Friday, March 14, 2014

So, Why Isn't the Church Reaching my Unsaved Friends?

Today I read a guest blog at http://www.ronedmondson.com/2014/03/why-the-church-isnt-reaching-my-unchurched-friends.html. It was a good, heartfelt, and pointed article. Right on target in many ways. For example, "Fake" IS a real problem. Has been a real problem for 2000 years. But we still need to address it and seek to change it. She admitted that some of the problem was her 'college age' attitude. When I was in college, I found a church (1972) but didn't fit in at all with the campus ministries. (It was more me than them.) And, she admits, the problem is people, both the churched and the unhurched, not how it looks or what it sounds like.
    But I guess I have some questions:
How do you know, from visiting on Sundays whether the people you see aren't the same Monday thru Saturday?
     When you said, "We want to ask questions. Voice our doubts. Explain our struggles. Confess our sins. Confide our fears." I thought, So? Aren't there small groups for that? If you can't talk in their home groups and/or Sunday School groups, there are plenty of churches where you can.
And doing stuff? Do none of these churches have outreach or service oriented activities? I bet some do.
May I suggest a different reason your friends aren't doing church or the church isn't reaching them?
Are you ready?

You aren't reaching them.

Before they are ready for church, they need to be reached by you. And me. And every believer reading this.
The problem is not FAKE. The Problem is LOST. Or for some it is is BACKSLID. (Old fashioned, I know, but I gotta be me. Authentic and all that.)
"There is none that seeketh after God." We must be the vessels God uses to pursue them.
And God does pursue. But He is not anxious, worried, or wringing His hands. In fact, this is the God they don't seek: Rom 1:18 "the wrath of God is revealed from heaven against all ungodliness and unrighteousness of men, who hold the truth in unrighteousness; 19 Because that which may be known of God is manifest in them; for God hath shewed it unto them. 20 For the invisible things of him from the creation of the world are clearly seen, ... even his eternal power and Godhead; so they are without excuse:
21 Because, ...they glorified him not as God, neither were thankful; but became vain in their imaginations, and their foolish heart was darkened. 22 Professing themselves to be wise, they became fools, 23 And changed the glory of the uncorruptible God into an image made like to corruptible man, and birds, and beasts, and creeping things. 24 Wherefore God also gave them up to uncleanness through the lusts of their own hearts, to dishonour their own bodies between themselves:"

     That was me, before Christ. I imagine it was you too, even if it was a 5 year old version of all that.
Part of the problem with the message of the church now is that we are less willing to speak the truth in love. (Sometimes we do speak it and the world screams "you intolerant bunch of haters." Guess what, Jesus told us that would happen.)
     The truth includes: there are "lost" people. Sinners, objects of God's wrath. There is such a thing as sin. It is wrong. God hates it. You can say you don't care what God thinks but you will answer to Him someday.
But, and this is the glorious truth, God so loved He sent His Son. And by turning from sin and selfishness, and surrender to Jesus Chris we may be saved. We may be indwelled by God Almighty Himself.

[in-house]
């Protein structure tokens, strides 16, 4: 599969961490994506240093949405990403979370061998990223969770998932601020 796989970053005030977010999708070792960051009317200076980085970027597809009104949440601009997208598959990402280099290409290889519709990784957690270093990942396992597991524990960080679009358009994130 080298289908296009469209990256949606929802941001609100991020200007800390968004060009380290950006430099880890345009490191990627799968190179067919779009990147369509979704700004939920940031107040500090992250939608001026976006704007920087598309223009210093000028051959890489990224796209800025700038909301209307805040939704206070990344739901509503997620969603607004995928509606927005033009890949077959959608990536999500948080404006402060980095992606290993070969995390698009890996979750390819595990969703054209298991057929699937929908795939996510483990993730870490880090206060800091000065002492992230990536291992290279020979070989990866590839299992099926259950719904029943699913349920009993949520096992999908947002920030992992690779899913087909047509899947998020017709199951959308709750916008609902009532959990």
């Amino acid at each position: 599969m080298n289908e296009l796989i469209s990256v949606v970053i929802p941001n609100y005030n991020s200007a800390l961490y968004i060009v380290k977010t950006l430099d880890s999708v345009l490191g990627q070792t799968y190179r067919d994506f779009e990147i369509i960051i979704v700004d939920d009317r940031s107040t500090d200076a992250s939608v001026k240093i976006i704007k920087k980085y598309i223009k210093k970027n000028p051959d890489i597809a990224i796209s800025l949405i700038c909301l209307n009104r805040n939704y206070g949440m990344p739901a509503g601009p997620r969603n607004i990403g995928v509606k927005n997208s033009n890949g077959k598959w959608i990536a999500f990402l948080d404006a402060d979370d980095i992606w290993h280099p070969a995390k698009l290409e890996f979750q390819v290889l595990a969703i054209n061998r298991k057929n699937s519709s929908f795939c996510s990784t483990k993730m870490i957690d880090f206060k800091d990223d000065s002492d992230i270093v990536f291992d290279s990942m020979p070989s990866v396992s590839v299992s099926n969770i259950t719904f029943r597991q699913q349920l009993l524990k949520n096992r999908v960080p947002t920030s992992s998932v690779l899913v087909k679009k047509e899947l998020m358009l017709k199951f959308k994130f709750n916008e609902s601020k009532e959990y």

Then, it doesn't matter how old the songs are, how the minister's dress, what color the carpet is, how "real" people may seem to you. You want to praise God for what He has done. If He says, don't forsake fellow-shipping with the Saints, you want to do what He says. When He says, let your light so shine that people may see your good works and glorify God in Heaven, then you want to work for Him.

Its amazing what a saved perspective can do for you.

Then a few other things were posted about how 'authentic today's generation is and how put upon the millennials are etc. 

So I posted this:

     I guess I have a problem seeing the Millenials, Xers etc. as more 'authenic' oriented or more 'put upon' and criticized than my generation. Yes I'm at the tail end of the boomers. But, narrowing it down to my High school college years. We are the ones who faced the military 'face to face' over Viet Nam. Were shot at at Kent State. Ushered in free love and (gasp) psychedlic rock. Drug use skyrocketed with my generation. We led a rebellion and nobody even noticed!
     We thought we INVENTED the whole idea that we wanted to get away from the fake stuff of our parent's generation and get real. In fact I think we coined the phrase "Get real." But then I realised, Every Generation wants authenticity! Nobody ever said, We're gonna be more fake and phony than our parents. As we get older, we may forget our ideals, but we didn't start out that way.
     So why aren't we reaching the millenials 'as a church.'? Because that's never been how we reached people. The people saved at large 'church events' without having had an individual planting the seed, are not the majority of the rank and file members of the Church Triumphant (in heaven) or the Church Militant (still here). Its made up of people who knew a believer, and were evangelised. Maybe they didn't become a Christian when they first heard, but the seed was planted and watered and some blessed soul got to reap the harvest.
     Faking it and inauthenticity has been a problem forever. As believers we DO need to address it. But acting like it's new or the 16 year olds of the world invented it is really ridiculous. We should Be real to people. And allow people to Be Real to us and still love and accept them. But we also need to Be Real before God and not try to massage His word into something acceptable to the wicked human heart.

The Gospel is offensive because it calls people Sinners. And even Authentic Millenials can recoil at the horrid thought that maybe they aren't as special and precious as our schools told them they were. Everyday. Ad Nauseum.